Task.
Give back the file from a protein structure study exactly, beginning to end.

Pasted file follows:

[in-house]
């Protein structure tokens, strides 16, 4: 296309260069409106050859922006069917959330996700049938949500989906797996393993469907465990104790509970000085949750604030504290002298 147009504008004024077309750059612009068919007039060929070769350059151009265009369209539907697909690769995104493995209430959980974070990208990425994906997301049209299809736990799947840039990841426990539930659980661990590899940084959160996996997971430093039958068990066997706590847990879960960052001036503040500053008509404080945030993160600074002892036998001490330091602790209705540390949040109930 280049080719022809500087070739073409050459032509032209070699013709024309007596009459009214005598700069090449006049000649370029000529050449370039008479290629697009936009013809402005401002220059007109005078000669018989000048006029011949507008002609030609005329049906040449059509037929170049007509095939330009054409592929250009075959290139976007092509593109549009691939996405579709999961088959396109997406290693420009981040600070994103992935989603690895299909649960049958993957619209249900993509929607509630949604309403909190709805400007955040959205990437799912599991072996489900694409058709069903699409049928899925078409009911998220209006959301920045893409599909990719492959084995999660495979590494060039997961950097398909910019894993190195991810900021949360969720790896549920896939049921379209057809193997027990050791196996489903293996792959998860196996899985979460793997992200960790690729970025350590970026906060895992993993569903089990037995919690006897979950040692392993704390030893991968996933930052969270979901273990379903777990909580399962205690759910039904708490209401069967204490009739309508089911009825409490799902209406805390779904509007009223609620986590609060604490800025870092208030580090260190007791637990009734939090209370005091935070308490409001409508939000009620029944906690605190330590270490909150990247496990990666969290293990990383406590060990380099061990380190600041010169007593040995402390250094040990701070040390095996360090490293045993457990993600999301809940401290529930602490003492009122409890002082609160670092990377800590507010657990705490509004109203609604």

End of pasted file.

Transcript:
[in-house]
């Protein structure tokens, strides 16, 4: 296309260069409106050859922006069917959330996700049938949500989906797996393993469907465990104790509970000085949750604030504290002298 147009504008004024077309750059612009068919007039060929070769350059151009265009369209539907697909690769995104493995209430959980974070990208990425994906997301049209299809736990799947840039990841426990539930659980661990590899940084959160996996997971430093039958068990066997706590847990879960960052001036503040500053008509404080945030993160600074002892036998001490330091602790209705540390949040109930 280049080719022809500087070739073409050459032509032209070699013709024309007596009459009214005598700069090449006049000649370029000529050449370039008479290629697009936009013809402005401002220059007109005078000669018989000048006029011949507008002609030609005329049906040449059509037929170049007509095939330009054409592929250009075959290139976007092509593109549009691939996405579709999961088959396109997406290693420009981040600070994103992935989603690895299909649960049958993957619209249900993509929607509630949604309403909190709805400007955040959205990437799912599991072996489900694409058709069903699409049928899925078409009911998220209006959301920045893409599909990719492959084995999660495979590494060039997961950097398909910019894993190195991810900021949360969720790896549920896939049921379209057809193997027990050791196996489903293996792959998860196996899985979460793997992200960790690729970025350590970026906060895992993993569903089990037995919690006897979950040692392993704390030893991968996933930052969270979901273990379903777990909580399962205690759910039904708490209401069967204490009739309508089911009825409490799902209406805390779904509007009223609620986590609060604490800025870092208030580090260190007791637990009734939090209370005091935070308490409001409508939000009620029944906690605190330590270490909150990247496990990666969290293990990383406590060990380099061990380190600041010169007593040995402390250094040990701070040390095996360090490293045993457990993600999301809940401290529930602490003492009122409890002082609160670092990377800590507010657990705490509004109203609604």